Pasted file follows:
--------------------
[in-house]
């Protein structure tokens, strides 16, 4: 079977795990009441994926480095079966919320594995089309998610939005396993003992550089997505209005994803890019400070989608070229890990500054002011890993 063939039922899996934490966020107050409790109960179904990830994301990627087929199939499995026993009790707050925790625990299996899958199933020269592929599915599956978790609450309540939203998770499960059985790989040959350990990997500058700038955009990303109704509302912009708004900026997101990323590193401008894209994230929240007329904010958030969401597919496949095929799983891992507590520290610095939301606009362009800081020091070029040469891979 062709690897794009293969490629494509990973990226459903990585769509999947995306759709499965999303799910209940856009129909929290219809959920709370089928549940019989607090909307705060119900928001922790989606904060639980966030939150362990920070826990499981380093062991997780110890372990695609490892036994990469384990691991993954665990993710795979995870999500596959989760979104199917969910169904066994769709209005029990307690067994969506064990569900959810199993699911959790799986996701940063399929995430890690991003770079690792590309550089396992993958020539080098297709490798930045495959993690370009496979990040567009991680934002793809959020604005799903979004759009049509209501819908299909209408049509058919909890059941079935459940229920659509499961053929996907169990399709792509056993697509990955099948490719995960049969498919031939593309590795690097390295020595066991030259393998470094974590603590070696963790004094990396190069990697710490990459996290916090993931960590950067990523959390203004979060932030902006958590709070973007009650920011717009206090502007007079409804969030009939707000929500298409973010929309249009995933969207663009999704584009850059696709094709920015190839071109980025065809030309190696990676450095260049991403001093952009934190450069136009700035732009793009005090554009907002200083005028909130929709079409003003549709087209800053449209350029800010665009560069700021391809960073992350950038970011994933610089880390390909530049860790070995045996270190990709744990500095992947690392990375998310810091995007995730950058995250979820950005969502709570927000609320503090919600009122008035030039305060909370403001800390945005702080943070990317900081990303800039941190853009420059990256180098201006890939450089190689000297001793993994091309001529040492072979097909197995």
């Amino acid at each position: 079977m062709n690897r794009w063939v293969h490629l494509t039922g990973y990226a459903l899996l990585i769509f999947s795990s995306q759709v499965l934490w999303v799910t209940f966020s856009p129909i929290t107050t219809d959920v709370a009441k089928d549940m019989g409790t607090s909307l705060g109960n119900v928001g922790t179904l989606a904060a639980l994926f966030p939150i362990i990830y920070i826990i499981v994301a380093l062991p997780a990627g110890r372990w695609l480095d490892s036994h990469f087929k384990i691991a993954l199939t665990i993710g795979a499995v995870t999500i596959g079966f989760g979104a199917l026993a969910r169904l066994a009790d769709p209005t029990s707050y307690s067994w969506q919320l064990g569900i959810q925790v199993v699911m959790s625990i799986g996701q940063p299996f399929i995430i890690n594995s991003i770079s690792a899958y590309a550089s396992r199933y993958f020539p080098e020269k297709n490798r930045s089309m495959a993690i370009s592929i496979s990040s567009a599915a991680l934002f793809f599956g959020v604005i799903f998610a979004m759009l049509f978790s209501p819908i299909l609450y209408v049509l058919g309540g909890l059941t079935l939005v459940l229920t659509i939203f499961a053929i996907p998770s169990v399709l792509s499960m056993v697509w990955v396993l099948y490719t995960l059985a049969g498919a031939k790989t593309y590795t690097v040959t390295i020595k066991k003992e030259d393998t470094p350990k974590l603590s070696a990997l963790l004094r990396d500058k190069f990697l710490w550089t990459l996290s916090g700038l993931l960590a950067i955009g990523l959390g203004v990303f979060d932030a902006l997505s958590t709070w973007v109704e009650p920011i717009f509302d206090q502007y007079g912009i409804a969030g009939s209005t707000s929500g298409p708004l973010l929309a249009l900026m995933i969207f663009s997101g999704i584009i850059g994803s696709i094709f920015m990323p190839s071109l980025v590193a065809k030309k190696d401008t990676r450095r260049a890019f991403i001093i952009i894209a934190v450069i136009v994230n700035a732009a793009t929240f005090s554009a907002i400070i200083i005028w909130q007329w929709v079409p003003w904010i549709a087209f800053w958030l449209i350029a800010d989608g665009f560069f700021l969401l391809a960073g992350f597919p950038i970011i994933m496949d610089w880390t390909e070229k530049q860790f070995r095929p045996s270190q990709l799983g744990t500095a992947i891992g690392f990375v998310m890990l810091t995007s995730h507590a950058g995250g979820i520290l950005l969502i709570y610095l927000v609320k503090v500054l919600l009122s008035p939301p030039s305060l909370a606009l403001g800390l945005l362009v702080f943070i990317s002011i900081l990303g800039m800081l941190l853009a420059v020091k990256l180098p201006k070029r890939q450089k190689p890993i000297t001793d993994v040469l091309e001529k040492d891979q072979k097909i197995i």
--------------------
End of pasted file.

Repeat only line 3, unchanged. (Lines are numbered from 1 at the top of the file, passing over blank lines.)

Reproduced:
């Amino acid at each position: 079977m062709n690897r794009w063939v293969h490629l494509t039922g990973y990226a459903l899996l990585i769509f999947s795990s995306q759709v499965l934490w999303v799910t209940f966020s856009p129909i929290t107050t219809d959920v709370a009441k089928d549940m019989g409790t607090s909307l705060g109960n119900v928001g922790t179904l989606a904060a639980l994926f966030p939150i362990i990830y920070i826990i499981v994301a380093l062991p997780a990627g110890r372990w695609l480095d490892s036994h990469f087929k384990i691991a993954l199939t665990i993710g795979a499995v995870t999500i596959g079966f989760g979104a199917l026993a969910r169904l066994a009790d769709p209005t029990s707050y307690s067994w969506q919320l064990g569900i959810q925790v199993v699911m959790s625990i799986g996701q940063p299996f399929i995430i890690n594995s991003i770079s690792a899958y590309a550089s396992r199933y993958f020539p080098e020269k297709n490798r930045s089309m495959a993690i370009s592929i496979s990040s567009a599915a991680l934002f793809f599956g959020v604005i799903f998610a979004m759009l049509f978790s209501p819908i299909l609450y209408v049509l058919g309540g909890l059941t079935l939005v459940l229920t659509i939203f499961a053929i996907p998770s169990v399709l792509s499960m056993v697509w990955v396993l099948y490719t995960l059985a049969g498919a031939k790989t593309y590795t690097v040959t390295i020595k066991k003992e030259d393998t470094p350990k974590l603590s070696a990997l963790l004094r990396d500058k190069f990697l710490w550089t990459l996290s916090g700038l993931l960590a950067i955009g990523l959390g203004v990303f979060d932030a902006l997505s958590t709070w973007v109704e009650p920011i717009f509302d206090q502007y007079g912009i409804a969030g009939s209005t707000s929500g298409p708004l973010l929309a249009l900026m995933i969207f663009s997101g999704i584009i850059g994803s696709i094709f920015m990323p190839s071109l980025v590193a065809k030309k190696d401008t990676r450095r260049a890019f991403i001093i952009i894209a934190v450069i136009v994230n700035a732009a793009t929240f005090s554009a907002i400070i200083i005028w909130q007329w929709v079409p003003w904010i549709a087209f800053w958030l449209i350029a800010d989608g665009f560069f700021l969401l391809a960073g992350f597919p950038i970011i994933m496949d610089w880390t390909e070229k530049q860790f070995r095929p045996s270190q990709l799983g744990t500095a992947i891992g690392f990375v998310m890990l810091t995007s995730h507590a950058g995250g979820i520290l950005l969502i709570y610095l927000v609320k503090v500054l919600l009122s008035p939301p030039s305060l909370a606009l403001g800390l945005l362009v702080f943070i990317s002011i900081l990303g800039m800081l941190l853009a420059v020091k990256l180098p201006k070029r890939q450089k190689p890993i000297t001793d993994v040469l091309e001529k040492d891979q072979k097909i197995i």